Is it time to start nurturing a stronger “NOPEC”?

posted at 2:31 pm on June 13, 2014 by Erika Johnsen

The obvious answer is an emphatic, resounding “Duh!“, and the insurgency going down in Iraq is far from the only very excellent reason why. In just the past couple of years, we’ve seen major production disruptions from Libya, Sudan, and Nigeria; we’ve sidelined Iran with sanctions on their energy-dependent economy to put pressure on their nuclear program; and Venezuela is looking none too stable these days, is it?

These guys are all big players in the worldwide energy scene, and since the most efficient way to engender global energy security and economic prosperity is to consistently add greater volumes to the “global bathtub” that is the international oil market, the North American reserves recently unlocked by technological innovation present an excellent opportunity for Canada, the U.S., and Mexico to ramp up production and make some major money while applying downward pressure on global gas prices. As CNBC’s Ron Insana notes, fully unleashing our combined energy forces is an excellent strategy to start employing more robustly, on behalf of both our economy and our foreign policy:

With the U.S. leading the way in the fracking revolution, Canada in tar sands and with a newly liberalized energy sector in Mexico, North America could easily rival and exceed OPEC’s production of crude oil, natural gas, distillates and other petrochemical products—making North America the envy of the energy world.

It saddens me that in the absence of any cogent fiscal policy efforts emerging in Washington, something as simple, and beneficial, as the notion of NOPEC has not made its way to the West Wing. …

Combined, NOPEC could become the “swing producer” of energy products in world markets, helping to drive down prices of energy products that are currently hostage to OPEC’s whims, geopolitical risk and, on occasion, excessive speculation that whips oil markets round and round.

In addition, a concerted effort by the Three Amigos could also expand the opportunity for North America to become the world’s manufacturing hub, thanks to advantageous energy pricing, increasingly competitive labor markets, property rights protections, the rule of law and relative political stability.

There are, unfortunately, some major standing obstacles to this empowered NOPEC scenario, not the least of which is the Obama administration more or less stalling on allowing offshore drilling, drilling on federal lands, and furthering Arctic exploration. What’s more, the White House seems determined to stick it to Canada by continuing to dither on the Keystone XL pipeline, so as not to appear too sympathetic to the fossil fuel industry and piss off the Tom Steyers of progressive donor circles. Mexico, for its part, has finally, mercifully decided to break up its state monopoly and allow for foreign investment in their energy sector — although the perhaps even bigger problem is that foreign investors might not want to even go there, what with the gang violence that has pieces of Mexico sliced and diced into veritable war zones. Via Bloomberg:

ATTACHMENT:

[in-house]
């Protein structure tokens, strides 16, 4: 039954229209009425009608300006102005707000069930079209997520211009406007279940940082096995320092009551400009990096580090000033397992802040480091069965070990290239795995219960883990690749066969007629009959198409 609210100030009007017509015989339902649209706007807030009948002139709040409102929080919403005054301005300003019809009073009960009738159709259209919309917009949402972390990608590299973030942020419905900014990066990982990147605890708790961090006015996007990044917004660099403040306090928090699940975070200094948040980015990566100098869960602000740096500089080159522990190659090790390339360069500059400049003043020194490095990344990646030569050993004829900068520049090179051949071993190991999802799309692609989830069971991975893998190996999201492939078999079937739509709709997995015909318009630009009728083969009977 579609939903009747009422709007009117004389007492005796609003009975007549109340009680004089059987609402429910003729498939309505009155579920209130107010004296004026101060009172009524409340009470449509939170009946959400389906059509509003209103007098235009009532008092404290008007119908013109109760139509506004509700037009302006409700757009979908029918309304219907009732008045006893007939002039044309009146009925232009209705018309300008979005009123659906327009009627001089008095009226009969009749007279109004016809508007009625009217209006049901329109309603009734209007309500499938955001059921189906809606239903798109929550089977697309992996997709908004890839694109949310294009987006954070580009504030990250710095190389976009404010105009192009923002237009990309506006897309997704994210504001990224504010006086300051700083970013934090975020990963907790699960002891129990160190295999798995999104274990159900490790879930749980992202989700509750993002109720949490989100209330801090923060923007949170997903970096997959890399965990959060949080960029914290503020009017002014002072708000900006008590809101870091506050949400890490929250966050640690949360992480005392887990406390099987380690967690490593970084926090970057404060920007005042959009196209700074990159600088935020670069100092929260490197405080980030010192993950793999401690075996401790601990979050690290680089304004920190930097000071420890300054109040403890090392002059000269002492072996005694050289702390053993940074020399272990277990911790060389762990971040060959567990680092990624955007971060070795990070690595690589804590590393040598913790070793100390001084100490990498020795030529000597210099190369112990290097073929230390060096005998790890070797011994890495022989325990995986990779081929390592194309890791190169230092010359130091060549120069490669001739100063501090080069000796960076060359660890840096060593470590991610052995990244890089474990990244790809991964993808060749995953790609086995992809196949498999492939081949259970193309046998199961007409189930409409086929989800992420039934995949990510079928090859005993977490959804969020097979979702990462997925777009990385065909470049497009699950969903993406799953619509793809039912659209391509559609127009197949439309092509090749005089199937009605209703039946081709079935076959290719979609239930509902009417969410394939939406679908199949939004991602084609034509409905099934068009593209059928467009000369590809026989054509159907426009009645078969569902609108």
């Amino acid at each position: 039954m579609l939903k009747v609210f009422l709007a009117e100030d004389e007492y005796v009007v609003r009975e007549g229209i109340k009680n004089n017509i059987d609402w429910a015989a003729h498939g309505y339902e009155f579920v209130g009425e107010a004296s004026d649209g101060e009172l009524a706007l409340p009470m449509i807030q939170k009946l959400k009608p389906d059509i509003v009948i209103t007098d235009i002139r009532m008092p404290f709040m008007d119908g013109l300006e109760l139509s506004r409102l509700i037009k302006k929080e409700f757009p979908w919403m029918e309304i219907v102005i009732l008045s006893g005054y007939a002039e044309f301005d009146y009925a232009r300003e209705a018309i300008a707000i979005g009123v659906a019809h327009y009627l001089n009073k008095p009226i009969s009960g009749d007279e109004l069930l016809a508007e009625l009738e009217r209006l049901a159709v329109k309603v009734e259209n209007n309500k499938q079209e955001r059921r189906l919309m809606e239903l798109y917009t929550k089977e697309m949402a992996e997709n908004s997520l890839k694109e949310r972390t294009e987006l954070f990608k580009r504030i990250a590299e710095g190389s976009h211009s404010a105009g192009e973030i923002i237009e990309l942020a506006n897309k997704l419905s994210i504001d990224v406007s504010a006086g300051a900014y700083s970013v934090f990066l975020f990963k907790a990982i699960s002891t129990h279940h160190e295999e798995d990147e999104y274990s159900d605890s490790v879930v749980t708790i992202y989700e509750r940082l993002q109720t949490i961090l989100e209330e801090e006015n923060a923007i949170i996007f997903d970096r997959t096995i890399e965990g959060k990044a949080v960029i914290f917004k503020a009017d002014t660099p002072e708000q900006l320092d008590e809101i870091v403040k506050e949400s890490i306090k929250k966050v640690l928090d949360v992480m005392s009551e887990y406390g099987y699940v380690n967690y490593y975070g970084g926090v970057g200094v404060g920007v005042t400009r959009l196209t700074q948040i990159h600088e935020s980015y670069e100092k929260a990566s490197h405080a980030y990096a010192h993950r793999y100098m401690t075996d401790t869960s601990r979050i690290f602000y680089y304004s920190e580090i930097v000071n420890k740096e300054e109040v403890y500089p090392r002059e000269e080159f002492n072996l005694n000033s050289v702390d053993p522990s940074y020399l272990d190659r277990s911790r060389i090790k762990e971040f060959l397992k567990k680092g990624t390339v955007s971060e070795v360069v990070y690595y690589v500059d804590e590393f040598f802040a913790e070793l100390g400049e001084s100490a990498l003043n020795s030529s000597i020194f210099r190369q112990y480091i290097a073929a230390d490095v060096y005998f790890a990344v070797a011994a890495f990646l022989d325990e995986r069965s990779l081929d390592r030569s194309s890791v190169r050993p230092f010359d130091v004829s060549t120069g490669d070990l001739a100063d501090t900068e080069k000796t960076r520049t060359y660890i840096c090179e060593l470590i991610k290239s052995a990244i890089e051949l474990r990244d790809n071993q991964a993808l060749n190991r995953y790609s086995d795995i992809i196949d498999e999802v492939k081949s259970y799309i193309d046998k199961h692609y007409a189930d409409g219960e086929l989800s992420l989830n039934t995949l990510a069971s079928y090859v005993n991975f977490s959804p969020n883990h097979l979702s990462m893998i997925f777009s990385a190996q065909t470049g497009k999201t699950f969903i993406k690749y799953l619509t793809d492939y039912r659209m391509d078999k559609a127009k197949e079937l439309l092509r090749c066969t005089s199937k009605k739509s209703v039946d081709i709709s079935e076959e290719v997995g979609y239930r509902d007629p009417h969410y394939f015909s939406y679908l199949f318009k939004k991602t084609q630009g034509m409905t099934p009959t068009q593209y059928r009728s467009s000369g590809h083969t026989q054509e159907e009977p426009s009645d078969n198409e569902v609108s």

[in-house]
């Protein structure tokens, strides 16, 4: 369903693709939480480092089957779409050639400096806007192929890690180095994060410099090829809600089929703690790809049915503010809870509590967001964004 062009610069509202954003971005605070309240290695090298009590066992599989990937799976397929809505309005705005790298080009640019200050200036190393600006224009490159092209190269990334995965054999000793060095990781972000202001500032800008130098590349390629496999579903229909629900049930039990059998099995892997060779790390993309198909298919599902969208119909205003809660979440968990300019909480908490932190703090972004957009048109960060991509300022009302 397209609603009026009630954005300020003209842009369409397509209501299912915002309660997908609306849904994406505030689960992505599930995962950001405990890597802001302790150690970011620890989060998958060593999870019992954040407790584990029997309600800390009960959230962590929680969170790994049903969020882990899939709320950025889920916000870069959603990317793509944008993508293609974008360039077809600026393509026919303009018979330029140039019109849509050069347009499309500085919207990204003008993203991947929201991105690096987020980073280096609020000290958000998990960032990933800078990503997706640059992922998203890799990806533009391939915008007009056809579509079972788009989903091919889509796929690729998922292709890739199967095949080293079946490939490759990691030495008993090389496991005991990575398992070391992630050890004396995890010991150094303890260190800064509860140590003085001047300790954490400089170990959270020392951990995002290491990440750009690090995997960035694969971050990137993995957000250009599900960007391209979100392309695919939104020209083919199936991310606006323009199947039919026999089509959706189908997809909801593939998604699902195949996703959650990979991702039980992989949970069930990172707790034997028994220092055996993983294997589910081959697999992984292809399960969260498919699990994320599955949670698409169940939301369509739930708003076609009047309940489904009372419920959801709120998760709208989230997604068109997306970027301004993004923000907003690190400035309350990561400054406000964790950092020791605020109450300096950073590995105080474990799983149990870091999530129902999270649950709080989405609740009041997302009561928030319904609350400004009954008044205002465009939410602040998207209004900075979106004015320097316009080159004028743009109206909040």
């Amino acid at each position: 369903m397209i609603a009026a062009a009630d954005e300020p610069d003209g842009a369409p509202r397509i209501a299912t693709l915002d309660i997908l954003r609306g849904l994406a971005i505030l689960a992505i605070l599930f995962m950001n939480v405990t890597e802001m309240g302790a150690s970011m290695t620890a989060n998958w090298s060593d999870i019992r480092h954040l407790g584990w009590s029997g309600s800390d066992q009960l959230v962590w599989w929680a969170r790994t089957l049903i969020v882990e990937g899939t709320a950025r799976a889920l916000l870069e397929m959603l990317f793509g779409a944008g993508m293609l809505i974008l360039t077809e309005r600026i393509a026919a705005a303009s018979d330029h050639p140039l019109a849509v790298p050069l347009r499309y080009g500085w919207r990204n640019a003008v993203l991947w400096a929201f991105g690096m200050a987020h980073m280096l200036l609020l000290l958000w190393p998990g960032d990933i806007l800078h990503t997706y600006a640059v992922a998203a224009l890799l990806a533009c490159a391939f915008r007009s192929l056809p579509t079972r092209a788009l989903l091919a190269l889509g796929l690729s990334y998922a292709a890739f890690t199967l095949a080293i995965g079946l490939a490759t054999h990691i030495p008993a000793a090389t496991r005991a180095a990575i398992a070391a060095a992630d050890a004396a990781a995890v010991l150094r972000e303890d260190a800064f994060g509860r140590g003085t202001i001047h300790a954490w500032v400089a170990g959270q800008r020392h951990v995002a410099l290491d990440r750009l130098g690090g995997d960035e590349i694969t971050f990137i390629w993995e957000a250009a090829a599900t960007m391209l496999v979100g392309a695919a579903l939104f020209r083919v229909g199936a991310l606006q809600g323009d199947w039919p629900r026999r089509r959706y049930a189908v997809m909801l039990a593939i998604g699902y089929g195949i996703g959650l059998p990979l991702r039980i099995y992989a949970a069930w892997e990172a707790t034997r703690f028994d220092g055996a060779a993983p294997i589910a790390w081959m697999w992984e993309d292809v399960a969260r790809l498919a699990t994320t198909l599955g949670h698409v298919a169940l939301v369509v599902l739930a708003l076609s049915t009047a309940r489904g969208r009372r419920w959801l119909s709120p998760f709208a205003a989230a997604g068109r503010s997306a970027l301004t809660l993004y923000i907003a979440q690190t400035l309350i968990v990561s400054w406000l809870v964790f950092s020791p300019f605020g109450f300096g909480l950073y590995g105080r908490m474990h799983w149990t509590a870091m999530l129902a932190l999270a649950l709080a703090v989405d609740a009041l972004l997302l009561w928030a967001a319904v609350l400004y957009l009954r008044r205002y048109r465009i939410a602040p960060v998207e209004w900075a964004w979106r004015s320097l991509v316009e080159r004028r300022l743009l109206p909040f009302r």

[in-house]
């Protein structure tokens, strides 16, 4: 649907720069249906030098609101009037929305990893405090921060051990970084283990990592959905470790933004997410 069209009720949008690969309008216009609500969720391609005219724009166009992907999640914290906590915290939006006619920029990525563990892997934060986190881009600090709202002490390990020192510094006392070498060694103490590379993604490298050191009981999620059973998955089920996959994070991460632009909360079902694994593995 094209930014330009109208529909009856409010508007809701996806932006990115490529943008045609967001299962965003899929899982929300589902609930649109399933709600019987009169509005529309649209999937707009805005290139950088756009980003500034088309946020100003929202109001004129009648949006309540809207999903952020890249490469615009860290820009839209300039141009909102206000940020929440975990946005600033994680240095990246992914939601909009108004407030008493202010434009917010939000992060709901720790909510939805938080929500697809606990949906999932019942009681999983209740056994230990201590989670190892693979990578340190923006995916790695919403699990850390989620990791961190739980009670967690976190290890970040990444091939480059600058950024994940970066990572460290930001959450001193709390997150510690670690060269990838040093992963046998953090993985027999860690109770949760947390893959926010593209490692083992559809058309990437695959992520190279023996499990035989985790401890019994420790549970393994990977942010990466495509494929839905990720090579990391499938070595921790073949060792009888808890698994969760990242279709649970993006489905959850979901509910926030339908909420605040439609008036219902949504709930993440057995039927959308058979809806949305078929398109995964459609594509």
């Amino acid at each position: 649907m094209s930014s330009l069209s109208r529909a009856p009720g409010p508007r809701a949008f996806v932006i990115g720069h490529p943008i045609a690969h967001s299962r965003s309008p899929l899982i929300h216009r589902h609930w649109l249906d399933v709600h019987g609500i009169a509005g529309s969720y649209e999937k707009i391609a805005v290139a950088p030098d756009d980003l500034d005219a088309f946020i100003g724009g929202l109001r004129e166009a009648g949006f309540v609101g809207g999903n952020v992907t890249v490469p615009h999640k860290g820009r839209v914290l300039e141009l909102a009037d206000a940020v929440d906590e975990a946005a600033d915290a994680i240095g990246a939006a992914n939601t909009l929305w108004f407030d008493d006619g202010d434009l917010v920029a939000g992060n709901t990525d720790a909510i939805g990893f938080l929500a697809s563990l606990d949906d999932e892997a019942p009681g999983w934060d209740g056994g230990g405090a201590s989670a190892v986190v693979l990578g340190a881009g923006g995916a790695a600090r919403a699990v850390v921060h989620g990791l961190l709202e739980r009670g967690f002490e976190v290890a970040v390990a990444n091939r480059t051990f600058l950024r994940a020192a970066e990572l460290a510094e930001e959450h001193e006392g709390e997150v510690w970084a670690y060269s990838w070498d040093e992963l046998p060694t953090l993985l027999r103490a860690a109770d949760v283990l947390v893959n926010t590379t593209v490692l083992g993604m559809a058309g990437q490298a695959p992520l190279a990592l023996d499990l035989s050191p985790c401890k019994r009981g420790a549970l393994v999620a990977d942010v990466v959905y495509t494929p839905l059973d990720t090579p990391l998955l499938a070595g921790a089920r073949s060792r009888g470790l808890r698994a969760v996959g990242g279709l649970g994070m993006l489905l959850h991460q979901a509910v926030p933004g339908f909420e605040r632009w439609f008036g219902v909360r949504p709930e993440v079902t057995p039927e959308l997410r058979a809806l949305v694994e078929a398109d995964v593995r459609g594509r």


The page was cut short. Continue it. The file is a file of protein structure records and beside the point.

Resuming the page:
Oil shale drillers in Texas have had to contend with environmental opposition and soaring costs. A few miles south of the border in Mexico, Angel Torrez and co-workers duck gunfire sprayed from drug traffickers. …

Torrez’s predicament reveals the challenge facing Mexico as it attempts to replicate the kind of shale bonanza taking place in Texas. …

“Shale will not take off in Mexico like it did in Texas in the near future,” Dwight Dyer, a senior analyst at the consulting company Control Risks, said by telephone from Mexico City. “Unless the security situation along the northeastern border improves significantly, smaller companies will probably take their time before jumping in.” …

The crime wave has also been hitting the national oil company’s bottom line. More than $300 million in stolen natural gas condensate from the Burgos basin was smuggled across the U.S. border by drug cartels from 2006 to 2010, according to a lawsuit filed by Pemex in a Houston federal court in 2010. Fuel-theft losses rose to 10.3 billion pesos ($790 million) last year from 3.5 billion pesos in 2009.


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obama is the weakest link.

Schadenfreude on June 13, 2014 at 2:35 PM

NO! Keep whatever we extract to ourselves.

Also, HA. Fix your login bug.

nobar on June 13, 2014 at 2:37 PM

It is worth pointing out the only reason what is happening in Iraq is just disturbing rather than an economic catastrophe is fracking. That gives the US virtual energy independence. Without that we would be facing a stagnant economy stalling due to oil shortages and rising energy prices.

Ironic. The only reason Washington can still keep snorting unicorn dust and continue denying reality is because of a technology they have been unable to derail.

No Truce With Kings on June 13, 2014 at 2:50 PM